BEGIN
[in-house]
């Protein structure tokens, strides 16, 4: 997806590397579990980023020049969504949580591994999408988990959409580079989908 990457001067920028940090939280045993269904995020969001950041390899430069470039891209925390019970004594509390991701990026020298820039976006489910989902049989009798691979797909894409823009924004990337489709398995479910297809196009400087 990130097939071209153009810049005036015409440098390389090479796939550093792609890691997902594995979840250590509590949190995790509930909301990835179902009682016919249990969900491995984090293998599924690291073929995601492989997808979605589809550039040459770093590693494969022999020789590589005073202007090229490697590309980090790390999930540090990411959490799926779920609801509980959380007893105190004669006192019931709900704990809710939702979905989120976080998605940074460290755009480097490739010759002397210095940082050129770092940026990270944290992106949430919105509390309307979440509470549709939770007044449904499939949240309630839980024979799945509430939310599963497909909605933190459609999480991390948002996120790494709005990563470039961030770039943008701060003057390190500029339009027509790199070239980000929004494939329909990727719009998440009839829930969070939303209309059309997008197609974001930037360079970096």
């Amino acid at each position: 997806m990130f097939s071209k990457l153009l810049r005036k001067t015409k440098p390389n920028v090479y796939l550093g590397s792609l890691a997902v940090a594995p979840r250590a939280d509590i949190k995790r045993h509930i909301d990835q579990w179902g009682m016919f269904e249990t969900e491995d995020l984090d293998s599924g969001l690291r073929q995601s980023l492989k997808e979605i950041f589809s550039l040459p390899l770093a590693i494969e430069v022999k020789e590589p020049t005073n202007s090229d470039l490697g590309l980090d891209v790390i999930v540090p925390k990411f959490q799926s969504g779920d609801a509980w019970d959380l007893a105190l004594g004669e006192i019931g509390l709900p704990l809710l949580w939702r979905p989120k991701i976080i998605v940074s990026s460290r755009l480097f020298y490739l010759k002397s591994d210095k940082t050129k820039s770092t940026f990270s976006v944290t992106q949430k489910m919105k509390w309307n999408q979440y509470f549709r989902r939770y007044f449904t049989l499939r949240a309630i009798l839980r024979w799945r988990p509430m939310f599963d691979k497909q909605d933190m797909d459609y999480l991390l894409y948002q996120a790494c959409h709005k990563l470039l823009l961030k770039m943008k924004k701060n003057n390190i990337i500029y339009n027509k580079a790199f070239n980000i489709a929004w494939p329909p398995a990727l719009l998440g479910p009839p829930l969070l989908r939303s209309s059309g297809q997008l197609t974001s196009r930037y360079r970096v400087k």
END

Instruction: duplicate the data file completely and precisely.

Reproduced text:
[in-house]
């Protein structure tokens, strides 16, 4: 997806590397579990980023020049969504949580591994999408988990959409580079989908 990457001067920028940090939280045993269904995020969001950041390899430069470039891209925390019970004594509390991701990026020298820039976006489910989902049989009798691979797909894409823009924004990337489709398995479910297809196009400087 990130097939071209153009810049005036015409440098390389090479796939550093792609890691997902594995979840250590509590949190995790509930909301990835179902009682016919249990969900491995984090293998599924690291073929995601492989997808979605589809550039040459770093590693494969022999020789590589005073202007090229490697590309980090790390999930540090990411959490799926779920609801509980959380007893105190004669006192019931709900704990809710939702979905989120976080998605940074460290755009480097490739010759002397210095940082050129770092940026990270944290992106949430919105509390309307979440509470549709939770007044449904499939949240309630839980024979799945509430939310599963497909909605933190459609999480991390948002996120790494709005990563470039961030770039943008701060003057390190500029339009027509790199070239980000929004494939329909990727719009998440009839829930969070939303209309059309997008197609974001930037360079970096």
């Amino acid at each position: 997806m990130f097939s071209k990457l153009l810049r005036k001067t015409k440098p390389n920028v090479y796939l550093g590397s792609l890691a997902v940090a594995p979840r250590a939280d509590i949190k995790r045993h509930i909301d990835q579990w179902g009682m016919f269904e249990t969900e491995d995020l984090d293998s599924g969001l690291r073929q995601s980023l492989k997808e979605i950041f589809s550039l040459p390899l770093a590693i494969e430069v022999k020789e590589p020049t005073n202007s090229d470039l490697g590309l980090d891209v790390i999930v540090p925390k990411f959490q799926s969504g779920d609801a509980w019970d959380l007893a105190l004594g004669e006192i019931g509390l709900p704990l809710l949580w939702r979905p989120k991701i976080i998605v940074s990026s460290r755009l480097f020298y490739l010759k002397s591994d210095k940082t050129k820039s770092t940026f990270s976006v944290t992106q949430k489910m919105k509390w309307n999408q979440y509470f549709r989902r939770y007044f449904t049989l499939r949240a309630i009798l839980r024979w799945r988990p509430m939310f599963d691979k497909q909605d933190m797909d459609y999480l991390l894409y948002q996120a790494c959409h709005k990563l470039l823009l961030k770039m943008k924004k701060n003057n390190i990337i500029y339009n027509k580079a790199f070239n980000i489709a929004w494939p329909p398995a990727l719009l998440g479910p009839p829930l969070l989908r939303s209309s059309g297809q997008l197609t974001s196009r930037y360079r970096v400087k």